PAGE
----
When you’re organized with your Premiere Project, you can focus your energy on the most important aspect of video editing – the juxtaposition of images and managing the tempo.
If you’re not – you’ll be fighting with the software over and over again. I hope that I don’t need to convince you, that organization features are crucial to edit efficiently. Let’s talk about 4 Premiere Pro features that will make your life easier down the road.
#1: Bin structure
First things first. Structure of your content should be consistent and repetitive. It should be sorted the same way every time. It’s best to use bins to categorize your assets.
You can create first level structure by adding numeric value as a prefix of the name. For example, create ‘01_FOOTAGE’ bin, ‘02_AUDIO’ bin and so on. Then inside these bins create the structure that suits best for most of your project. For example inside footage bin, you can create ‘full resolution fines’ bin, ‘proxy files’ bin, and ‘stock footage’ bin.
Once you set up the bin structure, make the file your template project you start a new project with. This way you don’t have to repeat these steps.
Also, you can further organize your Project panel by renaming clips in Premiere Pro. It helps to read the timeline, though you need to be sure it will not interfere with your workflow for that project.
#2: Search bins
Search bins are based on search criteria you provide. The best thing about it – they’re dynamic. It updates itself in real time. Of given property changes clip will be automatically added or deleted from the search bin. Premiere Pro refreshes this kind of bins instantly.
You can also include search bins in your Template Premiere Pro Project file. For example, if you like to have slow-mo footage in a separate bin but you don’t have it structured on the hard drive, using search bins will be the best option. You can read more about that topic here.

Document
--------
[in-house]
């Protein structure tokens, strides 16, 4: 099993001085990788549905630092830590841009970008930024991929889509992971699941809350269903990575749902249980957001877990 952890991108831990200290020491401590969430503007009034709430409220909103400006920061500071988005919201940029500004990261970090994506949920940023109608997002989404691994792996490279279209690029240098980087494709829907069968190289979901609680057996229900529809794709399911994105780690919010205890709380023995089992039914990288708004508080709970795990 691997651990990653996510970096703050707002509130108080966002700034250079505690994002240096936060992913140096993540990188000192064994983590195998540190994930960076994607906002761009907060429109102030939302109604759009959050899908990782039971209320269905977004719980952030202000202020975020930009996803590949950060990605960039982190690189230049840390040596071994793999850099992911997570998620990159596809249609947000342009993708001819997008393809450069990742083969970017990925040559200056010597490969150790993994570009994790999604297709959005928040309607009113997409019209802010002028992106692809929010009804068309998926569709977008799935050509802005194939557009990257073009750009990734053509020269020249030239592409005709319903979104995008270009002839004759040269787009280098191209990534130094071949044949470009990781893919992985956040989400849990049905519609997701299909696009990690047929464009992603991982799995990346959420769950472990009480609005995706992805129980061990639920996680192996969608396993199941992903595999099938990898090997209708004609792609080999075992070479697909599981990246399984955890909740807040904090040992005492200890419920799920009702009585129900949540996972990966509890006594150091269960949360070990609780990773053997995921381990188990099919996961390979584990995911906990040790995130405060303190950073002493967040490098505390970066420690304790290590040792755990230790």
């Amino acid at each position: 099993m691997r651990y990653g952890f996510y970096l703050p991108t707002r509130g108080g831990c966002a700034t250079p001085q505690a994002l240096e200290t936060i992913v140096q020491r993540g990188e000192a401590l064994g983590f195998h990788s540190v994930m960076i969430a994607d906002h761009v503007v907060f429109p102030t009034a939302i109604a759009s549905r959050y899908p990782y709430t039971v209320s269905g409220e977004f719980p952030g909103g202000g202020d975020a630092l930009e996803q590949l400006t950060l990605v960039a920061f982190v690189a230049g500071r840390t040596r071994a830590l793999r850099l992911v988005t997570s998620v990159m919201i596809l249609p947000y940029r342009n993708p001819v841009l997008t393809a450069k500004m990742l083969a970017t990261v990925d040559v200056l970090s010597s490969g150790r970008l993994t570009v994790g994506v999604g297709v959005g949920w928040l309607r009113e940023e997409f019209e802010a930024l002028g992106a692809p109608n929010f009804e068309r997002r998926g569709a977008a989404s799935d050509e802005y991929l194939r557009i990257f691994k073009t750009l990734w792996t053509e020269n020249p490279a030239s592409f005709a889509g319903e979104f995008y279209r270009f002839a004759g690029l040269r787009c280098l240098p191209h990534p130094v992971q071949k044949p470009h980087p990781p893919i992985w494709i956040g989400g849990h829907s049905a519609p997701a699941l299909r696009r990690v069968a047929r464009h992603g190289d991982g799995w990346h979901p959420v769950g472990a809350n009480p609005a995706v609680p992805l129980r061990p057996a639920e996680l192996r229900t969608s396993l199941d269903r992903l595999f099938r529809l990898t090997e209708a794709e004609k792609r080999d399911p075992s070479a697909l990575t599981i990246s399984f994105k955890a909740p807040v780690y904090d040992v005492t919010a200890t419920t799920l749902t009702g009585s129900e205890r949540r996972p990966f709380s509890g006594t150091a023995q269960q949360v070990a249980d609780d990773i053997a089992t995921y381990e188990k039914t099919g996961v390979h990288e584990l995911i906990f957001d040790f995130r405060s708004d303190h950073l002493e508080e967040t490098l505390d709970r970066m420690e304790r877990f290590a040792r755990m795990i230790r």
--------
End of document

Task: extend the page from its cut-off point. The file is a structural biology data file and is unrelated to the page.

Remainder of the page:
You can use labels to color code your projects and your timelines. The way you implement it in your workflow depend on your creativity. You can label the type of footage, the angle of the shot. You’re basically assign given color to a type of information it will provide from now on.
Here’s the video where I go in depth about using labels in Premiere Pro. Be sure to check it out. These 8 tips will power up your editing game.
#4: Timeline presets
The last feature we’re gonna talk about is creating timeline presets. You can customize your video and audio tracks any way you want and then save it as a timeline preset.
This way, your first two tracks can be called for example ‘Cam A’ and ‘Cam B’, third one ‘Broll’, fourth one ‘motion graphics’ and so on. You can set the height of each track and it will be part of the preset as well. The same holds true with Audio tracks. You can even specify if the audio track is muted or not.
Setting up the template will help you organize clips on the timeline and will allow you and others to read your project faster. Here’s the video where Jason Boone talks about setting it up. You can save few timeline presets and switch between them if needed.
So organizing in editing comes down to categorizing assets and managing then on the timeline. For the first one, bins and search bins will work wonderfully. For the second one, labeling and managing timeline presets will do the job.
I really hope you find it useful and that you’ll implement it in your workflow. Maybe you’ll do it when working on your Demo Reel?
Let us know down in the comments which feature will work best for you!
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